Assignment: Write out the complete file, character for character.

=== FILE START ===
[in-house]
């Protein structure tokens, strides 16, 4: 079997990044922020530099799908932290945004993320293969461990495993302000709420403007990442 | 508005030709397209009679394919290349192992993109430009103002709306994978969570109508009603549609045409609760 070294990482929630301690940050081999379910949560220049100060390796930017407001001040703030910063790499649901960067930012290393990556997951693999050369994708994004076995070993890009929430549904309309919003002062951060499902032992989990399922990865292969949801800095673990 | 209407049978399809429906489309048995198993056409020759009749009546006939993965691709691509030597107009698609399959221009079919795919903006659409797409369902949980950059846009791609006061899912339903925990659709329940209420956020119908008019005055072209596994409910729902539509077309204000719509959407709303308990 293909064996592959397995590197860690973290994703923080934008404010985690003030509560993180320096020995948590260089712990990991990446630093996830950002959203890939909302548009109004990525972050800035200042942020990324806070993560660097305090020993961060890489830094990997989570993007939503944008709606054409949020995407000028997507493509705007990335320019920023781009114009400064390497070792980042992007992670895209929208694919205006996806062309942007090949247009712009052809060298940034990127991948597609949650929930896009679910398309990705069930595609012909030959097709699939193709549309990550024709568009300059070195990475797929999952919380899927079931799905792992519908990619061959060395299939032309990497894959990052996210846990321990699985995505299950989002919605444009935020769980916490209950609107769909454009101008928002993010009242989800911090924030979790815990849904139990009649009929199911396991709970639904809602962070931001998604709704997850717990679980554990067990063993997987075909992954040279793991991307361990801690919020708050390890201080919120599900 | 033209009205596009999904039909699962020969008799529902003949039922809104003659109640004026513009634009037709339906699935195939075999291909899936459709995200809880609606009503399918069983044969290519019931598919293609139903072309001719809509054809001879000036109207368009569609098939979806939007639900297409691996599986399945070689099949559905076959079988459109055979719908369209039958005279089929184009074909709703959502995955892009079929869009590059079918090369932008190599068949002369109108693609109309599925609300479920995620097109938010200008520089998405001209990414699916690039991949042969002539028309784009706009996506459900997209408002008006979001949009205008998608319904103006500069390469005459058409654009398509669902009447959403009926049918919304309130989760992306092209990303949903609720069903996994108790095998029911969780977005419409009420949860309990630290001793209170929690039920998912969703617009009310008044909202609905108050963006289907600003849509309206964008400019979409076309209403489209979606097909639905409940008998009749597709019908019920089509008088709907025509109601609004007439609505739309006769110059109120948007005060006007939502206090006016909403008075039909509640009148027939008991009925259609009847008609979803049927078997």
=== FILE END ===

[in-house]
């Protein structure tokens, strides 16, 4: 079997990044922020530099799908932290945004993320293969461990495993302000709420403007990442 | 508005030709397209009679394919290349192992993109430009103002709306994978969570109508009603549609045409609760 070294990482929630301690940050081999379910949560220049100060390796930017407001001040703030910063790499649901960067930012290393990556997951693999050369994708994004076995070993890009929430549904309309919003002062951060499902032992989990399922990865292969949801800095673990 | 209407049978399809429906489309048995198993056409020759009749009546006939993965691709691509030597107009698609399959221009079919795919903006659409797409369902949980950059846009791609006061899912339903925990659709329940209420956020119908008019005055072209596994409910729902539509077309204000719509959407709303308990 293909064996592959397995590197860690973290994703923080934008404010985690003030509560993180320096020995948590260089712990990991990446630093996830950002959203890939909302548009109004990525972050800035200042942020990324806070993560660097305090020993961060890489830094990997989570993007939503944008709606054409949020995407000028997507493509705007990335320019920023781009114009400064390497070792980042992007992670895209929208694919205006996806062309942007090949247009712009052809060298940034990127991948597609949650929930896009679910398309990705069930595609012909030959097709699939193709549309990550024709568009300059070195990475797929999952919380899927079931799905792992519908990619061959060395299939032309990497894959990052996210846990321990699985995505299950989002919605444009935020769980916490209950609107769909454009101008928002993010009242989800911090924030979790815990849904139990009649009929199911396991709970639904809602962070931001998604709704997850717990679980554990067990063993997987075909992954040279793991991307361990801690919020708050390890201080919120599900 | 033209009205596009999904039909699962020969008799529902003949039922809104003659109640004026513009634009037709339906699935195939075999291909899936459709995200809880609606009503399918069983044969290519019931598919293609139903072309001719809509054809001879000036109207368009569609098939979806939007639900297409691996599986399945070689099949559905076959079988459109055979719908369209039958005279089929184009074909709703959502995955892009079929869009590059079918090369932008190599068949002369109108693609109309599925609300479920995620097109938010200008520089998405001209990414699916690039991949042969002539028309784009706009996506459900997209408002008006979001949009205008998608319904103006500069390469005459058409654009398509669902009447959403009926049918919304309130989760992306092209990303949903609720069903996994108790095998029911969780977005419409009420949860309990630290001793209170929690039920998912969703617009009310008044909202609905108050963006289907600003849509309206964008400019979409076309209403489209979606097909639905409940008998009749597709019908019920089509008088709907025509109601609004007439609505739309006769110059109120948007005060006007939502206090006016909403008075039909509640009148027939008991009925259609009847008609979803049927078997």